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Video card computing question

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  • Graphics Cards
  • Gtx
  • Games
  • Power
  • Graphics
Last response: in Graphics & Displays
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May 30, 2012 1:36:35 AM

I have read often recently that some newer Nvidia cards such as the GTX 680 have reduced computing power, but that it's great for games.

What the heck exactly does "computing" power mean in this case, and for what kind of processes is this so-called computing power used for in a video card? GTX 680 is great for games, but what isn't it great for because of reduced computing power?

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a c 291 U Graphics card
May 30, 2012 6:11:05 AM

Computing is calculating. There has been a trend lately to use graphics cards for parallel calculations, because they are much faster than CPUs at it.

Quote:
The reason behind the discrepancy in floating-point capability between the CPU and the GPU is that the GPU is specialized for compute-intensive, highly parallel computation – exactly what graphics rendering is about – and therefore designed such that more transistors are devoted to data processing rather than data caching and flow control.

More specifically, the GPU is especially well-suited to address problems that can be expressed as data-parallel computations – the same program is executed on many data elements in parallel – with high arithmetic intensity – the ratio of arithmetic operations to memory operations. Because the same program is executed for each data element, there is a lower requirement for sophisticated flow control, and because it is executed on many data elements and has high arithmetic intensity, the memory access latency can be hidden with calculations instead of big data caches.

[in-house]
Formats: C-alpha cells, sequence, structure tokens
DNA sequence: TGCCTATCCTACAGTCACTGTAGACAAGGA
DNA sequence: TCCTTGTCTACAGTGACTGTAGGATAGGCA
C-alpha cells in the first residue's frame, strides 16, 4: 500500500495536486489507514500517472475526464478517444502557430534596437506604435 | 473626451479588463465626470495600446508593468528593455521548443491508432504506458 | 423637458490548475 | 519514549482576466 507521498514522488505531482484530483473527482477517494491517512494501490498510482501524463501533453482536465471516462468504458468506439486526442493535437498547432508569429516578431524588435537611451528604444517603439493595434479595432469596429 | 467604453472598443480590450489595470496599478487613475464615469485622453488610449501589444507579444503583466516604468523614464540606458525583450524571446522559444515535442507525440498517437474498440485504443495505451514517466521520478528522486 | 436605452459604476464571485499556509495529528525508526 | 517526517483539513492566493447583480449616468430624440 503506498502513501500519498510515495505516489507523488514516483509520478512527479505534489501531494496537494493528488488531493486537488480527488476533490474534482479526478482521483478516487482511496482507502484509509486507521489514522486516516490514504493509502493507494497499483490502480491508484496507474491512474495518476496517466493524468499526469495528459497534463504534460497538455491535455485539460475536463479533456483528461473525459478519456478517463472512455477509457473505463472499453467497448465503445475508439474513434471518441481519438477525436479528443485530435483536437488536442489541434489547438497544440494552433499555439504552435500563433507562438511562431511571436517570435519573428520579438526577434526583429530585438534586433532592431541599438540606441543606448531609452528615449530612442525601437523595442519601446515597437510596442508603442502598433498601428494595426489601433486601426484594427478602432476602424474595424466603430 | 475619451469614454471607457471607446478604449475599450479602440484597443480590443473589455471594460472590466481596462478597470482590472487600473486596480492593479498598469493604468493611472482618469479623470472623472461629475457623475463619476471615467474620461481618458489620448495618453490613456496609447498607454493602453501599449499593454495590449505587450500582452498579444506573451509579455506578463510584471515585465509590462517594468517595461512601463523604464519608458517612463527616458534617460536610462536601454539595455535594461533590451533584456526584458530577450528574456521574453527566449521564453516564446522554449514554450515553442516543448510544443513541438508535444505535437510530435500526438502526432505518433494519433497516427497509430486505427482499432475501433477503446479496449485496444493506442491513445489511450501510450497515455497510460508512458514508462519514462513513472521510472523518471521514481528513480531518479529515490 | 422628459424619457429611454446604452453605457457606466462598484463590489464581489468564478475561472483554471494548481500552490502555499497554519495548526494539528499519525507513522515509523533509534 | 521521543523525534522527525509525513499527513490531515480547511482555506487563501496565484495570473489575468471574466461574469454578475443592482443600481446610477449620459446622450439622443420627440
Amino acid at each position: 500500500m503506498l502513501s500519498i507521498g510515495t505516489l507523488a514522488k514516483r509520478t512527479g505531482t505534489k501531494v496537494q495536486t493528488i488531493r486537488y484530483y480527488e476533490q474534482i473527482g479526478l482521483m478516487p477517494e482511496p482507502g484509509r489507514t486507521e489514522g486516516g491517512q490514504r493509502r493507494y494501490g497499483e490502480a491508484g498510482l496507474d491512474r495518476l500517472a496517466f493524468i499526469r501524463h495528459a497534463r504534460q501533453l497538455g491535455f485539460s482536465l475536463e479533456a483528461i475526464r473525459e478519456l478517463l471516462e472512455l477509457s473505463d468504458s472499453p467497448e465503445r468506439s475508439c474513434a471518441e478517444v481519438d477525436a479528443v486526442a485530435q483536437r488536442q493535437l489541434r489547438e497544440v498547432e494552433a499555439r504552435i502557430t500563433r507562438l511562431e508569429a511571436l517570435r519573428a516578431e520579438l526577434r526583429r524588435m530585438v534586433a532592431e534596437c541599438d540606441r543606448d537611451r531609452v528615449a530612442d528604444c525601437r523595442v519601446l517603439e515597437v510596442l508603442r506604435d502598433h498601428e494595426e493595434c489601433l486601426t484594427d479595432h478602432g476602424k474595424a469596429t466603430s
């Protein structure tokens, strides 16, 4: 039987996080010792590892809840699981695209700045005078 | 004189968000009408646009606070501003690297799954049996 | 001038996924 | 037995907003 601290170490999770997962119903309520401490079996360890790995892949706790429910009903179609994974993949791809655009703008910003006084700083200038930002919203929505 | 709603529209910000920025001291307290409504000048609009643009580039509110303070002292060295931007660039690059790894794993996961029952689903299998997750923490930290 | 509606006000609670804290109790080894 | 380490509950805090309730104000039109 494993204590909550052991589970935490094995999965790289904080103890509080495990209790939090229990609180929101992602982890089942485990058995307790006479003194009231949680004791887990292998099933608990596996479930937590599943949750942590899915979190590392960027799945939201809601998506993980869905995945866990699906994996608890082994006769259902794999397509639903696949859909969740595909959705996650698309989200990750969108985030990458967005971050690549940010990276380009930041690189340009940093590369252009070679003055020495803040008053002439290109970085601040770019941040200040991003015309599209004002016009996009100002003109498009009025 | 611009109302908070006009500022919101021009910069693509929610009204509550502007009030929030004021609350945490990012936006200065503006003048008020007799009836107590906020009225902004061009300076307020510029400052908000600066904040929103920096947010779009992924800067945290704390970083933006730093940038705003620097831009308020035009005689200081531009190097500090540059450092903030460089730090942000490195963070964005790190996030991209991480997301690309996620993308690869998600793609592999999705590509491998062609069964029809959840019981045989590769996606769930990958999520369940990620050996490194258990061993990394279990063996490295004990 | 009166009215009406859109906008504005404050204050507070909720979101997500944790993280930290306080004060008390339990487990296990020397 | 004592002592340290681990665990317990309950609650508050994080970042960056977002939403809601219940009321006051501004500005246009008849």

Data-parallel processing maps data elements to parallel processing threads. Many applications that process large data sets can use a data-parallel programming model to speed up the computations. In 3D rendering, large sets of pixels and vertices are mapped to parallel threads. Similarly, image and media processing applications such as post-processing of rendered images, video encoding and decoding, image scaling, stereo vision, and pattern recognition can map image blocks and pixels to parallel processing threads. In fact, many algorithms outside the field of image rendering and processing are accelerated by data-parallel processing, from general signal processing or physics simulation to computational finance or computational biology.


You can read more here: http://developer.download.nvidia.com/compute/DevZone/do...
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June 6, 2012 1:51:29 PM

Sunius said:
Computing is calculating. There has been a trend lately to use graphics cards for parallel calculations, because they are much faster than CPUs at it.

Quote: